The Utopian science and research establishment Bacon created in “New Atlantis” was highly influential in real life. At the time the work was published in 1626 shortly after Bacon’s death there was a mood among the English scientific community, backed by King JamesI himself, that a special society should be formed to promote the new scientific methods that were being introduced. In 1660 the Royal Society was formed for this purpose and it is still going strong to this day.

“New Atlantis” also influenced a much more famous work in which a scientific community appears, “Gulliver’s Travels”, though Jonathan Swift wrote this Odyssey of a Nottinghamshire traveller as a parody of Bacon’s work.

After several other Utopian novels another by an lgbt writer was published in 1872. By this time the massive changes caused by global discovery followed by the Industrial Revolution led to many writers turning their pens to satire like Jonathan Swift. The 1872 novel “Erewhon” by Samuel Butler (1835-1902) is one such satirical novel which bases as much of his Utopian nation in a world that feels far removed from the fantastical worlds of Gulliver.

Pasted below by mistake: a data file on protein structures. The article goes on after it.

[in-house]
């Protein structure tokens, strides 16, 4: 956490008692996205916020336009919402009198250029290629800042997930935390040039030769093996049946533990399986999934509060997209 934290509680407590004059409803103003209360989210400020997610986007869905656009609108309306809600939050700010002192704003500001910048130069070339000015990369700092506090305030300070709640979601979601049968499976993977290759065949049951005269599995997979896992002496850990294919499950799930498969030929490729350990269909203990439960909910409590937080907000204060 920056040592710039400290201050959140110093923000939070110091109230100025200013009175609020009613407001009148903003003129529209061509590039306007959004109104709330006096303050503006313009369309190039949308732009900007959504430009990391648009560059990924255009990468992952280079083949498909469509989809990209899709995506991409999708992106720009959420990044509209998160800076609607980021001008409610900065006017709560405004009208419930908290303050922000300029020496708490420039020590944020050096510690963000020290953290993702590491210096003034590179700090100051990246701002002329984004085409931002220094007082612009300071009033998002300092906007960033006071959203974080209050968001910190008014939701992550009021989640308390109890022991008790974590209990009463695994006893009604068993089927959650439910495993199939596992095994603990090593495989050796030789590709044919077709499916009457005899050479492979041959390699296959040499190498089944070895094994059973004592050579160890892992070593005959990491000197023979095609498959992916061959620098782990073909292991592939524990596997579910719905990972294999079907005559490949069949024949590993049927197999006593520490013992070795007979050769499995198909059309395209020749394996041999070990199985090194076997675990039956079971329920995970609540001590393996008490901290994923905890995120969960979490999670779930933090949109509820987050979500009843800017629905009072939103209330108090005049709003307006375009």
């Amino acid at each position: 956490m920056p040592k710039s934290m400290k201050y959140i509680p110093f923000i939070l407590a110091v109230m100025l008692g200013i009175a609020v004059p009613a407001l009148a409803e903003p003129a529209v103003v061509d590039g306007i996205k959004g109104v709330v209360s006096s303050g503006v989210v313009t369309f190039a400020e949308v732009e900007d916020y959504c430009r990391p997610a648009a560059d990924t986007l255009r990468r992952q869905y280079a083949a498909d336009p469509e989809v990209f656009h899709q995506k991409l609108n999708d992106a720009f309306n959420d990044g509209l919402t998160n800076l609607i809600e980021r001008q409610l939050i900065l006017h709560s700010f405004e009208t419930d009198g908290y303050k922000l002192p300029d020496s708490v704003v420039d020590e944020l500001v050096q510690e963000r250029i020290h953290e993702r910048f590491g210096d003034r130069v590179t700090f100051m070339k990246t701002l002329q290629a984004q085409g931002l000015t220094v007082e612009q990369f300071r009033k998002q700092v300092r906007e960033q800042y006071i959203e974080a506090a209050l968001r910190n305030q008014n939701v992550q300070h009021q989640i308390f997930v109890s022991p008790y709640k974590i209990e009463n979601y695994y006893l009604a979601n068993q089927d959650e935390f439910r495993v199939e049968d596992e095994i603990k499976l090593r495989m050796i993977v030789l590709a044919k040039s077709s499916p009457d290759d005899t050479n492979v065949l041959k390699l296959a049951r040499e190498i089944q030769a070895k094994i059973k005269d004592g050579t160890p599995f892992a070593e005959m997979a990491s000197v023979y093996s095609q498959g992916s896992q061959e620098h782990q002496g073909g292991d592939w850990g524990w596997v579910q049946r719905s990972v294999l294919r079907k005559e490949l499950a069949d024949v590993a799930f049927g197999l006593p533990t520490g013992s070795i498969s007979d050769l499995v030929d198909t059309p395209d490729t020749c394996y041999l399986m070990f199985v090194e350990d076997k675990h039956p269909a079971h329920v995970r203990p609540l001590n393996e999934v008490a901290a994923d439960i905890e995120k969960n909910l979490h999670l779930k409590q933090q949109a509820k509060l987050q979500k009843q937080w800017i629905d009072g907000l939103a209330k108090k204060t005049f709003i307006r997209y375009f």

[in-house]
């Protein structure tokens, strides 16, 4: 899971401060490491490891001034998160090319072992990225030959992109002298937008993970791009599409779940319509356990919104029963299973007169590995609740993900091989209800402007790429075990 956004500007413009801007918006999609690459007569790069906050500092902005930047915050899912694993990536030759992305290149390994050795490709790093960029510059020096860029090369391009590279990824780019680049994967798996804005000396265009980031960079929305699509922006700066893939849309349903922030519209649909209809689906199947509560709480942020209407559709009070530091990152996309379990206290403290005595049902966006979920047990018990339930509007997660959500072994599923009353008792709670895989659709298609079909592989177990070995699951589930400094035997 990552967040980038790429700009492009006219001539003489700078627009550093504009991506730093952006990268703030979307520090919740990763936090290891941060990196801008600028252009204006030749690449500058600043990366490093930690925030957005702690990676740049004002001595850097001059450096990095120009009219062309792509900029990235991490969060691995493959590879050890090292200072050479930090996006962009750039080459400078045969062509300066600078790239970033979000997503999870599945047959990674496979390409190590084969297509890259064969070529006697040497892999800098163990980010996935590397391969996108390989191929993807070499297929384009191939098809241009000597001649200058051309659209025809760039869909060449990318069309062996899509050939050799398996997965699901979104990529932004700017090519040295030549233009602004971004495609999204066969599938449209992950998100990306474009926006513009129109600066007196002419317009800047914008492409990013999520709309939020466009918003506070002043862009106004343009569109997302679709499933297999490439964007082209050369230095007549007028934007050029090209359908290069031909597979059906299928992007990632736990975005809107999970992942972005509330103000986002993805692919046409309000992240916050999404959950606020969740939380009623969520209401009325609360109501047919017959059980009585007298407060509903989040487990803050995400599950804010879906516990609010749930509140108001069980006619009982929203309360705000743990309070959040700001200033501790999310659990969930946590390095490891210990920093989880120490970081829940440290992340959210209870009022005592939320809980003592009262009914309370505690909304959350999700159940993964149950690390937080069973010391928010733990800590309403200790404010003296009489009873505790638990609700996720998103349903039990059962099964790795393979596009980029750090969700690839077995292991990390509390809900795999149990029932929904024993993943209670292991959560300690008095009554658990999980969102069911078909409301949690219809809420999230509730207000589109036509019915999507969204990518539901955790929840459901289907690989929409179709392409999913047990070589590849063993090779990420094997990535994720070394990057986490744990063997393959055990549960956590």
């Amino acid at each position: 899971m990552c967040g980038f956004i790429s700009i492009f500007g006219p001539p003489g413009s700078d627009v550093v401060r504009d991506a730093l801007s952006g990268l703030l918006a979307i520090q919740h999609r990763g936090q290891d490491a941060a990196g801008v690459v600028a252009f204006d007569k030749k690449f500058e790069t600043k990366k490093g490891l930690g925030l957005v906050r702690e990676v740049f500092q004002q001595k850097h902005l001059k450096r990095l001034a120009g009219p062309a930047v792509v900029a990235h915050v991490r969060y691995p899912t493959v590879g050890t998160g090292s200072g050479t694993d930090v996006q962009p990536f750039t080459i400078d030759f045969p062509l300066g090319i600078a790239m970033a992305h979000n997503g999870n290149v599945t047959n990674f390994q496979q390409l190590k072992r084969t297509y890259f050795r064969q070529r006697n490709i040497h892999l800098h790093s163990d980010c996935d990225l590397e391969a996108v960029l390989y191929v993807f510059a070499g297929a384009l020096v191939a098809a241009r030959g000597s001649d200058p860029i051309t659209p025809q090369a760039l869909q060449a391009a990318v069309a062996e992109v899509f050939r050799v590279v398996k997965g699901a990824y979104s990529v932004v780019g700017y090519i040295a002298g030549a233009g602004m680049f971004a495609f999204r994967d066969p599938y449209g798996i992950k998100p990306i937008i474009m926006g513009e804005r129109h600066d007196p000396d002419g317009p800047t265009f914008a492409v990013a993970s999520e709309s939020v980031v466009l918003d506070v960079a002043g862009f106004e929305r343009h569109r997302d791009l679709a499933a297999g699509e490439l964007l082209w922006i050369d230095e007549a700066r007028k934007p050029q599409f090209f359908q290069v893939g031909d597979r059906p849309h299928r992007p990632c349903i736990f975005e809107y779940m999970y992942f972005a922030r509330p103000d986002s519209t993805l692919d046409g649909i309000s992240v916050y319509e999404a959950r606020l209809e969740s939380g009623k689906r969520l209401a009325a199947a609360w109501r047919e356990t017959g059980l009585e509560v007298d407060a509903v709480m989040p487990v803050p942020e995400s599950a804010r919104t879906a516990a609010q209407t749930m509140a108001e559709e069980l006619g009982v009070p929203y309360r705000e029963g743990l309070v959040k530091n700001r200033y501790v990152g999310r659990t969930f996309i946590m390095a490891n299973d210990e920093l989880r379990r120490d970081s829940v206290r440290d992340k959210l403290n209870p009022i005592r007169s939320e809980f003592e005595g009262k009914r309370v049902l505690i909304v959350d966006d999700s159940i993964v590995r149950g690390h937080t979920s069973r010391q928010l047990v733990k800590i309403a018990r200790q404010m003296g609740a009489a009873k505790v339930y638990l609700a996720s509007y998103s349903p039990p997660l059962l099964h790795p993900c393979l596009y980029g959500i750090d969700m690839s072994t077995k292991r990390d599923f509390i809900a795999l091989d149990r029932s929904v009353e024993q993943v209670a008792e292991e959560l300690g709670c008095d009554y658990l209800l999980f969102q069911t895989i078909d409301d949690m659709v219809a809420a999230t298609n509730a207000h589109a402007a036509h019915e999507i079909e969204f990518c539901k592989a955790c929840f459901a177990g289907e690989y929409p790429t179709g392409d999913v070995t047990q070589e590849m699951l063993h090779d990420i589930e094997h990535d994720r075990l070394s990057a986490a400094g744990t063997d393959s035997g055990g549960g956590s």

The main concern in Samuel Butler’s time was the publication of the theory of evolution. Combined with the Victorian obsession of judging a potential criminal by his or her physical characteristics Butler turned his nation of Erewhon into one where criminal actions are seen as a disease and possession of a disease is seen as a criminal act.